Canadian Manufacturing

Canadian Chamber of Commerce urges federal parties to talk critical minerals strategy

The Canadian Press

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China is the world's largest rare-earth producer, with more than 60 per cent of global annual production, well ahead of the U.S., Myanmar, Australia and India.

The Canadian Chamber of Commerce wants federal leaders to get serious about making critical minerals a fundamental part of North America’s economic recovery.

The chamber says Canada is missing a “major opportunity” to be a world power in producing the minerals and rare-earth elements that power everything from cellphones to electric cars.

It says critical minerals must also be at the core of any successful strategy to transition to a low-carbon economy and mitigate the impact of climate change.

But so far, Canada’s federal election campaign has been devoid of any serious discussion about capitalizing on the country’s rich reserves of critical minerals and rare-earth metals.


The chamber wants to see detailed plans for expanding domestic production, fortifying supply chains and partnering with the United States, where demand is already soaring.

China is the world’s largest rare-earth producer, with more than 60 per cent of global annual production, well ahead of the U.S., Myanmar, Australia and India. Canada, meanwhile, is home to an estimated 15 million untapped tonnes of rare-earth oxides.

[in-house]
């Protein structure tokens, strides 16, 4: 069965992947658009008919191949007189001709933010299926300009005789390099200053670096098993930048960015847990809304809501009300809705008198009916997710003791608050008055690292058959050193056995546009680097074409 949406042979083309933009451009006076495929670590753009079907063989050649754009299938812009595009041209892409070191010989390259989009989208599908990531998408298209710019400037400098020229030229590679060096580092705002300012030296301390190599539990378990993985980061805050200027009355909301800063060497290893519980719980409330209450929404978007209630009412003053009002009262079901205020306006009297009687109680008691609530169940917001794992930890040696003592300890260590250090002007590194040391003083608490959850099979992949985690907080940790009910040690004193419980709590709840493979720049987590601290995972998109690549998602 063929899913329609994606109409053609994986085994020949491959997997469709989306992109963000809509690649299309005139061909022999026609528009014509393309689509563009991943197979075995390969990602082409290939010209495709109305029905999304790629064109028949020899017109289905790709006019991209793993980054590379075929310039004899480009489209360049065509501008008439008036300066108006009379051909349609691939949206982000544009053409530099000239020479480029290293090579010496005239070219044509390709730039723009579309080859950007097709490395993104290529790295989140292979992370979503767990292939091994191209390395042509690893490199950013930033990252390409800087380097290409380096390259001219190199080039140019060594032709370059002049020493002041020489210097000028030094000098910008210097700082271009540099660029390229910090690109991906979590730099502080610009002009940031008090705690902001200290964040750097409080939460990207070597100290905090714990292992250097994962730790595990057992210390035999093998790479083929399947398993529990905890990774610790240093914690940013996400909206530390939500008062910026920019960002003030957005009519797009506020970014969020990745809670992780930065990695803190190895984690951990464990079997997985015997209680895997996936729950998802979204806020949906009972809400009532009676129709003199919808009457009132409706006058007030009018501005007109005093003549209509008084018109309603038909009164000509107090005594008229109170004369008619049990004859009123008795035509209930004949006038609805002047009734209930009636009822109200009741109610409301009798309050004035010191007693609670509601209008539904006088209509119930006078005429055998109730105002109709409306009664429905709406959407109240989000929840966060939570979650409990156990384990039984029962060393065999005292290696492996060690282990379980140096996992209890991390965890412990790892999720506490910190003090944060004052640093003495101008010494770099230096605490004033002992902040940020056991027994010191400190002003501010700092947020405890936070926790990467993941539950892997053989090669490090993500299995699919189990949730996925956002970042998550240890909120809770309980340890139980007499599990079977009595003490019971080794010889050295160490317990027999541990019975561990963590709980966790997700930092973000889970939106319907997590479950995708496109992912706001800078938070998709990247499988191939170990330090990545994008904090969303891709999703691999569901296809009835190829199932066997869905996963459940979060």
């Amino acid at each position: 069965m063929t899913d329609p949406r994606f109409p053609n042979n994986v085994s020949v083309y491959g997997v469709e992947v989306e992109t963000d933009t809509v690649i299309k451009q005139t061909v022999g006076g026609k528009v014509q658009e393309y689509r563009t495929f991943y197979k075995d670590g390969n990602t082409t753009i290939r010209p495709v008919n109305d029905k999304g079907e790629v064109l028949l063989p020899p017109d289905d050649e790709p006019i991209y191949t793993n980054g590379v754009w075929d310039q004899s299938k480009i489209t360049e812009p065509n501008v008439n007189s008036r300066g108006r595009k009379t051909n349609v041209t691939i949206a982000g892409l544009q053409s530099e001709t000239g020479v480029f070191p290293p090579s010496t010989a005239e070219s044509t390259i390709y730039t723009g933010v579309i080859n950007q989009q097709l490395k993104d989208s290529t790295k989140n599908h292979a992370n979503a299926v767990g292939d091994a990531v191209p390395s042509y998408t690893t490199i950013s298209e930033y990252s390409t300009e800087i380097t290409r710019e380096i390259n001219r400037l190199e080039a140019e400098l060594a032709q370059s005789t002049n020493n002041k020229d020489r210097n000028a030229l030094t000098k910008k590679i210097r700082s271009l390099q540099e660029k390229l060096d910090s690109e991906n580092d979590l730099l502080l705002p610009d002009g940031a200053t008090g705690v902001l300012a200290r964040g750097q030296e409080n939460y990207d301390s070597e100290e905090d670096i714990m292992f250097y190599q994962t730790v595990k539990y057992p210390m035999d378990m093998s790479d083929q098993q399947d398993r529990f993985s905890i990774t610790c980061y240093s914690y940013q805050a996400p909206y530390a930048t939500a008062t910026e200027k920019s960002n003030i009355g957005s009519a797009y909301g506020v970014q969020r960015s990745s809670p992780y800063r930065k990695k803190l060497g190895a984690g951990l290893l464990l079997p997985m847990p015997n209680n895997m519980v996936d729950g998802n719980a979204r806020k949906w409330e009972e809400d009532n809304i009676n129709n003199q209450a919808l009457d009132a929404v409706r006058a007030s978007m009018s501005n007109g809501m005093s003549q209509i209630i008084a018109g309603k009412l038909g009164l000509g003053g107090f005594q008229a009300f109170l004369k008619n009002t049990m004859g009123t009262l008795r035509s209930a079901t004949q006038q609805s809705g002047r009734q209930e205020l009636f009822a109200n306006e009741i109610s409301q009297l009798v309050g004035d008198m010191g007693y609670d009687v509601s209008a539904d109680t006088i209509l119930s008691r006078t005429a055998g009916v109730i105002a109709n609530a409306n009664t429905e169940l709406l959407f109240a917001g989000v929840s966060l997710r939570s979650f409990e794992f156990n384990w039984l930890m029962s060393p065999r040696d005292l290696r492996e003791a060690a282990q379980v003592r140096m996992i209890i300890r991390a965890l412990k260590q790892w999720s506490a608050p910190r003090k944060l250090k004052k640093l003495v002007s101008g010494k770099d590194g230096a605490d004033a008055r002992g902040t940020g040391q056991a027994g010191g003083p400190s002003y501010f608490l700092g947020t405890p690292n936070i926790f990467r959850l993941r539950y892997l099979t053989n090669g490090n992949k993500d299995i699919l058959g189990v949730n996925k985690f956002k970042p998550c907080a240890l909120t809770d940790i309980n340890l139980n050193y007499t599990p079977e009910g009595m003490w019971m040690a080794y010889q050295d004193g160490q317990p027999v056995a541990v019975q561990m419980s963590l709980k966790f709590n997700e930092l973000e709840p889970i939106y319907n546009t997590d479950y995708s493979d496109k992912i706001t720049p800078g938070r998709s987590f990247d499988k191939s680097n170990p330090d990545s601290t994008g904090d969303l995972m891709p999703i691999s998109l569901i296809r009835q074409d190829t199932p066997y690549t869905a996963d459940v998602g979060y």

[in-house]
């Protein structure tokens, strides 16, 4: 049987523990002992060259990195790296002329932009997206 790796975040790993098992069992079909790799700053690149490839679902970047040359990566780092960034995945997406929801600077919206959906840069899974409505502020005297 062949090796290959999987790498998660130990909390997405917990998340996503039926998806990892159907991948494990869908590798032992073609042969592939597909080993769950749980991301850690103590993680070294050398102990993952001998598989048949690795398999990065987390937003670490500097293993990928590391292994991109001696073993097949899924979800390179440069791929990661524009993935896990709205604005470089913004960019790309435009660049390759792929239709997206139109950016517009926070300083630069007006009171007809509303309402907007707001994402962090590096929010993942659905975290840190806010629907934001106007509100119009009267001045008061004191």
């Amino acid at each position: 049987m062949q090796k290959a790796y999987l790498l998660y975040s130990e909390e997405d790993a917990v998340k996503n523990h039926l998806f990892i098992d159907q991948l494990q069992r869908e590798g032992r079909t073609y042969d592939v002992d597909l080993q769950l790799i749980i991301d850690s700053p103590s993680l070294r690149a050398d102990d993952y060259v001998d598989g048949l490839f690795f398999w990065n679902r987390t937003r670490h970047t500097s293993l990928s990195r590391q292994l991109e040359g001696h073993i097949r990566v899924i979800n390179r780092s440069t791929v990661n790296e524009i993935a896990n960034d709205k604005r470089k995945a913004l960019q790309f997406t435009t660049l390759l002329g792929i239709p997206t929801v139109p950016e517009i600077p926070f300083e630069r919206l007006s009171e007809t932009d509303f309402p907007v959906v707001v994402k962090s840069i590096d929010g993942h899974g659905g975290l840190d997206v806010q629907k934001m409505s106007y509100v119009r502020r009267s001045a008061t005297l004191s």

“Canada urgently needs a trade and economic strategy for our own critical mineral deposits,” the chamber warns in a statement to be released on Sept. 2. “Failing to prepare is preparing to fail.”

In February of this year, meetings between Prime Minister Justin Trudeau and President Joe Biden produced a “road map” for a renewed bilateral relationship that included vows to make Canada and the U.S. “global leaders in all aspects of battery development and production.”

Since then, however, the American commitment to that plan has come into question, particularly given Biden’s strident rhetoric about his protectionist “Buy American” doctrine and the apparent disconnect over non-essential travel across the Canada-U.S. border.

Canada is already a key source of 13 of the 35 minerals that the U.S. has identified as critical to its economic and national security — it is America’s largest single supplier of potash, indium, aluminum and tellurium, and the second-largest source of niobium, tungsten and magnesium.

But it must do more, the chamber says, including:

  • Stimulate the domestic industry through government procurement contracts;
  • Set up joint purchase and stockpile agreements with its largest and most vital trading partner;
  • Create targeted tax and regulatory incentives to help jump-start extraction projects.

“The importance of strengthening trusted and sustainable critical mineral supply chains and reducing our dependence on China is growing for both Canada and the United States,” the chamber says.

“Building our domestic production capacity will strengthen both cross-border supply chains and our national security. It will also reduce our vulnerability to supply shortages in times of crises like COVID-19.”


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